Training measures

What trade unions need to know about algorithms in the workplace

Companies in Switzerland are increasing their use of algorithmic systems in the workplace. Worker participation is an important factor to make sure that this technological transformation has positive effects on employees. This publication sums up what trade unions need to know about algorithmic systems in the workplace and how they can enable employee participation.

Bettina Dürr
Bettina Dürr
Policy Manager & Researcher

Workers in Switzerland are increasingly exposed to the use of algorithmic systems. Trade unions need to uphold the rights and interests of workers and ensure effective participation. To do so, they not only need basic knowledge of the topic, but also practical pointers of how they can empower employees to be part of the participation process.

The publication “Algorithms in the Workplace: Empowering Employees – Enabling Participation” is mostly aimed at trade unions. But it is also helpful for workers’ councils and employees interested in the topic.

The document covers five key subjects:

  1. Relevance of the topic for trade unions: For trade unions it is important to stand up for workers’ rights when algorithmic systems are used, as they can represent the collective interests and responsibilities which are necessary to shape these transformation processes.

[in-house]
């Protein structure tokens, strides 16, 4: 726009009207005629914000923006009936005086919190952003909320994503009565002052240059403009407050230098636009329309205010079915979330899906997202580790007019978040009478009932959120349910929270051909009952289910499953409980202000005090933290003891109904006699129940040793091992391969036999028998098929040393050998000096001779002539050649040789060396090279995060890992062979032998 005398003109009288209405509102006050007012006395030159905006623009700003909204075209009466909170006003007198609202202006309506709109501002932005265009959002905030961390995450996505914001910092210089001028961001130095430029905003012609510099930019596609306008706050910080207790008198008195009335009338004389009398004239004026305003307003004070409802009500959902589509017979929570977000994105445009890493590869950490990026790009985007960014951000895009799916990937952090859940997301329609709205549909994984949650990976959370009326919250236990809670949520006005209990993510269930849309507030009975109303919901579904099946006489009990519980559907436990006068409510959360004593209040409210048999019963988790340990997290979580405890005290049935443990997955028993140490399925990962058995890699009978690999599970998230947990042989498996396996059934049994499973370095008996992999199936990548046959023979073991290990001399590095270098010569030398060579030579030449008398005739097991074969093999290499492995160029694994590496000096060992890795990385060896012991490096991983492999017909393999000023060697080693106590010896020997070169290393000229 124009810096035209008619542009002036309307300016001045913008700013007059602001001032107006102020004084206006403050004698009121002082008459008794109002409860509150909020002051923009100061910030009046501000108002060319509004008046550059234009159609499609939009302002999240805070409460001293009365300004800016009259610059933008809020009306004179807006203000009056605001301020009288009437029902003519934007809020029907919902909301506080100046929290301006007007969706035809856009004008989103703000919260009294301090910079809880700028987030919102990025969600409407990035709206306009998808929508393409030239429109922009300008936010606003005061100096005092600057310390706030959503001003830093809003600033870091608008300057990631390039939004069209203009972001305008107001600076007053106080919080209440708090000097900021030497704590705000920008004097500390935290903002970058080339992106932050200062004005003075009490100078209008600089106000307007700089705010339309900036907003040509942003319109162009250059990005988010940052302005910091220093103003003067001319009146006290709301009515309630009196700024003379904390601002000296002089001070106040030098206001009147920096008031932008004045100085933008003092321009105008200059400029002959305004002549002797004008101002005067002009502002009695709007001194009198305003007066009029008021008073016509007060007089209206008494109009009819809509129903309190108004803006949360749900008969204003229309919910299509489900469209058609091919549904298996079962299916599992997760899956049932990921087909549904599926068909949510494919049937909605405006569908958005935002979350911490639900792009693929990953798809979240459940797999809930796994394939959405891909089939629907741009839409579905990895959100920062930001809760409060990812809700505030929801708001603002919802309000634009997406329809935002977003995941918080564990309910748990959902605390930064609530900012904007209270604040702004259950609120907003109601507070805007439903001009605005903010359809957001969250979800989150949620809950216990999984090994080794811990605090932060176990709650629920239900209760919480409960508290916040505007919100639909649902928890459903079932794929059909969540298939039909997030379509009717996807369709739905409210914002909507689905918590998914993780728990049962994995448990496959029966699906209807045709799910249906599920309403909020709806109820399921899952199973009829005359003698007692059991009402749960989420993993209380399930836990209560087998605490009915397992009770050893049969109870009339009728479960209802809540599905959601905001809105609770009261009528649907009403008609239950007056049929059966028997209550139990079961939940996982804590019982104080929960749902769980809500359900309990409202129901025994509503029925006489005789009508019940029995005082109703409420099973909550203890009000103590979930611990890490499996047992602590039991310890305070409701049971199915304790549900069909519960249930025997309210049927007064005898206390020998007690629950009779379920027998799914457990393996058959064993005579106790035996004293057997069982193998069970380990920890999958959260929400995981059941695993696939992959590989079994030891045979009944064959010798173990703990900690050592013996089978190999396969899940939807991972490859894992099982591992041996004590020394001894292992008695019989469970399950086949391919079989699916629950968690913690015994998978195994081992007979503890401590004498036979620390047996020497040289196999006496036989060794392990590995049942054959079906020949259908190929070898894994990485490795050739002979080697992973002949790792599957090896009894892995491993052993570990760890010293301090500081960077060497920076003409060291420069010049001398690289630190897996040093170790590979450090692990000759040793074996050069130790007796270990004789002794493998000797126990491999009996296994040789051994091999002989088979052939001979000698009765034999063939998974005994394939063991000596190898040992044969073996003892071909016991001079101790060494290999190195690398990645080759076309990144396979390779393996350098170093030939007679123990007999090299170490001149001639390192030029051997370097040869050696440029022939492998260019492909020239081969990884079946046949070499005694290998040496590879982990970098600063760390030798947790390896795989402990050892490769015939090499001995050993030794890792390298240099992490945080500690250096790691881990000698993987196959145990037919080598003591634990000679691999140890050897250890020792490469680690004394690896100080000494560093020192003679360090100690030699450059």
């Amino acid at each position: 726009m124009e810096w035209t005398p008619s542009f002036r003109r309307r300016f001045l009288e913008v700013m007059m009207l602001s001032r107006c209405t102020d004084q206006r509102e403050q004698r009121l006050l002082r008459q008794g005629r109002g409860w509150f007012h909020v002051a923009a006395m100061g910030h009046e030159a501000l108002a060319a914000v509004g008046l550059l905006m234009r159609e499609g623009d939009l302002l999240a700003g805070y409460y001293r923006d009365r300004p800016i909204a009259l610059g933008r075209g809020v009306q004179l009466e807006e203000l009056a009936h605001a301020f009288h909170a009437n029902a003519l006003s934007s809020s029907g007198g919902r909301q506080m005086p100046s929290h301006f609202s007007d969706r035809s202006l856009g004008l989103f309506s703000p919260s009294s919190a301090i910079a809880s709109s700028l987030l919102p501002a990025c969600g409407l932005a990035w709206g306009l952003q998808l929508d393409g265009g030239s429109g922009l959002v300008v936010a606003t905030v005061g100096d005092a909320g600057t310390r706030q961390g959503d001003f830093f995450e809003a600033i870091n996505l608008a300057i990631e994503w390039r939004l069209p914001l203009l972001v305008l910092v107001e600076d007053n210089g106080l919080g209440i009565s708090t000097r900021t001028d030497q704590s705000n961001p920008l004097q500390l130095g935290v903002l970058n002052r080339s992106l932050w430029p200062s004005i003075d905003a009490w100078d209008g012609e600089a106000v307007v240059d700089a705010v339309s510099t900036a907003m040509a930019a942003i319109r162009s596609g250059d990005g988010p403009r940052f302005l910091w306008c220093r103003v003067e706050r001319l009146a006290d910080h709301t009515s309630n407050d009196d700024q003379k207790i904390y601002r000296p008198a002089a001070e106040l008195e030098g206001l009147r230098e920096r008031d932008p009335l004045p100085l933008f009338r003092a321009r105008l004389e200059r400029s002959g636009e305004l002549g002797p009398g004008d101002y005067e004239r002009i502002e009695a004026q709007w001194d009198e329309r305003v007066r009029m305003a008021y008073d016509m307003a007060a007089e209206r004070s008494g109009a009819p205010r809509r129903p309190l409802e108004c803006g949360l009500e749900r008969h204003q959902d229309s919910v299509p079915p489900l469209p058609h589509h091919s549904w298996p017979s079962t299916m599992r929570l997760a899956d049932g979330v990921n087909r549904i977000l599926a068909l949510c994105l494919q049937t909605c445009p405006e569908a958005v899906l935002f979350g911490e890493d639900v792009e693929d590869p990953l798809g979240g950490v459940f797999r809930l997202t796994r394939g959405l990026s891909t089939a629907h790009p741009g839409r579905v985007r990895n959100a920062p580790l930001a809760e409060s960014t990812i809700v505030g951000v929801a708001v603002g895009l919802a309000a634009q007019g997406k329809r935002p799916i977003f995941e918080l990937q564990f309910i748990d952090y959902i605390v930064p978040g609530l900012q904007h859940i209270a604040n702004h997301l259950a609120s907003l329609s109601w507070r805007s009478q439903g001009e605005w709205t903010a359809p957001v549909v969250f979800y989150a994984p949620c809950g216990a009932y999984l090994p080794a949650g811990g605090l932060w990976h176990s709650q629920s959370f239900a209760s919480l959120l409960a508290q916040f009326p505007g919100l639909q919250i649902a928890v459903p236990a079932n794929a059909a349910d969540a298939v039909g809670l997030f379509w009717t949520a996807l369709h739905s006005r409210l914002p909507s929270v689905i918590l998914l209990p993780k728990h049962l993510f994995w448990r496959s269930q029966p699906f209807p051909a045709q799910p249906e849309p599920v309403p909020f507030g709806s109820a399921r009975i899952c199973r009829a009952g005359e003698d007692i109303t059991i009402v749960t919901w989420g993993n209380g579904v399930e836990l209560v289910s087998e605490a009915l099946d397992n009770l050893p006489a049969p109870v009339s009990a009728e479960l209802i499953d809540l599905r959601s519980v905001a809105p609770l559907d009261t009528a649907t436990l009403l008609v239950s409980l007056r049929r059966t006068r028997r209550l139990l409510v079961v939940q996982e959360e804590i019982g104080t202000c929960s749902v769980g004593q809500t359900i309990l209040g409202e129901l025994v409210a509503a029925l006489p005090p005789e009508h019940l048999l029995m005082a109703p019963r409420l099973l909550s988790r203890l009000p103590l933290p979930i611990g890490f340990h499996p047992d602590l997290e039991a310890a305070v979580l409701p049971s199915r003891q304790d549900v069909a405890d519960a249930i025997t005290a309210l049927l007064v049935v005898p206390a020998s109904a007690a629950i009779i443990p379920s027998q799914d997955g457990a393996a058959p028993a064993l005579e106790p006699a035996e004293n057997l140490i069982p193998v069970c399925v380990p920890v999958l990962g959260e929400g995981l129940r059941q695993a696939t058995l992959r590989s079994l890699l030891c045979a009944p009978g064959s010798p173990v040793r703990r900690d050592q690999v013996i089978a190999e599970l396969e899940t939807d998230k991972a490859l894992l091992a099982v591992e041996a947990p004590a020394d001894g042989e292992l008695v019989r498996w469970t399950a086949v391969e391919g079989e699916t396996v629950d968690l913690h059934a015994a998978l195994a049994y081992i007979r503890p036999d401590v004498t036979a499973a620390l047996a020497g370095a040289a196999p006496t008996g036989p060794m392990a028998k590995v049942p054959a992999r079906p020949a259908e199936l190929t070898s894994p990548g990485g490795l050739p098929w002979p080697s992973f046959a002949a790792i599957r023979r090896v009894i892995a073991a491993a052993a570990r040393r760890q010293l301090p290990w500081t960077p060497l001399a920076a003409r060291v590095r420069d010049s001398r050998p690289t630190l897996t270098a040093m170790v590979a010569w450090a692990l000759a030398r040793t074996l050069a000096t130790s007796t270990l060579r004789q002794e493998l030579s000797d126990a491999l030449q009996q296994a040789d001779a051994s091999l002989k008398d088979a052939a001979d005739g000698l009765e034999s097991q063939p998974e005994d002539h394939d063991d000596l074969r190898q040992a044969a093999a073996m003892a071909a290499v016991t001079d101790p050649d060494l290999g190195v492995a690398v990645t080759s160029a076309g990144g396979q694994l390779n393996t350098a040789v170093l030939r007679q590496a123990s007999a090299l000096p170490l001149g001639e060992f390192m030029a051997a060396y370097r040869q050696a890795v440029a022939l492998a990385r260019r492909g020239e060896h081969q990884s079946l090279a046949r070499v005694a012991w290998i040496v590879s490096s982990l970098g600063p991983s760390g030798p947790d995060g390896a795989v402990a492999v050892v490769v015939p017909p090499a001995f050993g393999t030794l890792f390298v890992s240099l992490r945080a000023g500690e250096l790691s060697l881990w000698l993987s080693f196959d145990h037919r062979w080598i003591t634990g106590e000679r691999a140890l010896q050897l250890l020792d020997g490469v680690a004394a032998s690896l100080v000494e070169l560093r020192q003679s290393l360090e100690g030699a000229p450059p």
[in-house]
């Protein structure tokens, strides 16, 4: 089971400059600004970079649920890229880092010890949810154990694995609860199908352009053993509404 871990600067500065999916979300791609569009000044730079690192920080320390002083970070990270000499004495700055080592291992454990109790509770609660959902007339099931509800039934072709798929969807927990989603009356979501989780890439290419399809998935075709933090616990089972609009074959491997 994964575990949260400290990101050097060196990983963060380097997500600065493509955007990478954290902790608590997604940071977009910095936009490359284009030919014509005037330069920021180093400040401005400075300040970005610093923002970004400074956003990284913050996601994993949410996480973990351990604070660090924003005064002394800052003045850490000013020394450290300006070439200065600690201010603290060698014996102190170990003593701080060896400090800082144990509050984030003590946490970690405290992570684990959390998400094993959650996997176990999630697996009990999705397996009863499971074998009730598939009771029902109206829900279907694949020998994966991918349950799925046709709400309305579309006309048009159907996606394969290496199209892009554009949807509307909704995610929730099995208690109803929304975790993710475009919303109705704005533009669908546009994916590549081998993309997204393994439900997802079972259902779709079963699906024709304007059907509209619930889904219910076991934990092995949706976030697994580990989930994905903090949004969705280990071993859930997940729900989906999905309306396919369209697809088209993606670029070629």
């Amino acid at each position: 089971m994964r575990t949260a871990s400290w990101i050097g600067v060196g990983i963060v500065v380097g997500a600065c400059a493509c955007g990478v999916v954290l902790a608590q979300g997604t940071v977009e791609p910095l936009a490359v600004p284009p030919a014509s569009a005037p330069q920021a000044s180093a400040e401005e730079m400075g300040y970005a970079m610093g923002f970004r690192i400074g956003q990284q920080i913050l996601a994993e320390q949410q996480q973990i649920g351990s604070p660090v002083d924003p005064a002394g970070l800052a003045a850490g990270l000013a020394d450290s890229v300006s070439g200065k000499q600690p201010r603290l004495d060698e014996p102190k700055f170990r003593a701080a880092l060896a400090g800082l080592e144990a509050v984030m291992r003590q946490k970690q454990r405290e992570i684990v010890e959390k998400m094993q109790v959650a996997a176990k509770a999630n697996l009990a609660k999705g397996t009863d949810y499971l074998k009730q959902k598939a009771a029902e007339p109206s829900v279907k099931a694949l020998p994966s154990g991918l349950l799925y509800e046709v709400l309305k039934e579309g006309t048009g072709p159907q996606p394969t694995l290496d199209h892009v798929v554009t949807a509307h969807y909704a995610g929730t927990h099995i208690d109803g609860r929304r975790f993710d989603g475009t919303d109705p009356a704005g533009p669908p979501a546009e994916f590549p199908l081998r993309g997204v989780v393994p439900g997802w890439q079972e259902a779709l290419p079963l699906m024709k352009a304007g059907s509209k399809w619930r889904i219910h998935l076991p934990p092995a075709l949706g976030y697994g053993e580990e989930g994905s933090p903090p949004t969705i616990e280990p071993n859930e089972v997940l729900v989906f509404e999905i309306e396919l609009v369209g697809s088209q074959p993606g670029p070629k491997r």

2. Algorithmic systems: To assess the impacts of algorithmic systems on workers, trade unions need basic understanding how these systems work. Therefore, different use cases are highlighted.
  3. Legal basics: There are various rights and duties currently regulating the relationship between employers and employees which also apply to the use of algorithmic systems in the workplace. In this context, not only the individual but also the collective interests and risks need to be considered.
  4. Ethical basics: When algorithmic systems are used in the workplace, the ethical perspective also needs to be considered. This encompasses intrinsic values such as justice and wellbeing, as well as procedural values such as transparency and control.
  5. Participation processes: For worker participation, trade unions can also refer to a legal framework that gives certain rights to employees. Worker participation is possible and necessary in different phases of the development of algorithmic systems. Trade unions have different options to demand worker participation.

Each key subject is split up into several modules. Each module contains:

For more detailed information about legal perspectives on worker participation when algorithmic systems are being used in the workplace, please have a look at the report on this topic.

The publication is part of the project "Analytics for the People? What algorithms at the workplace mean for worker rights and participation".

Project partner: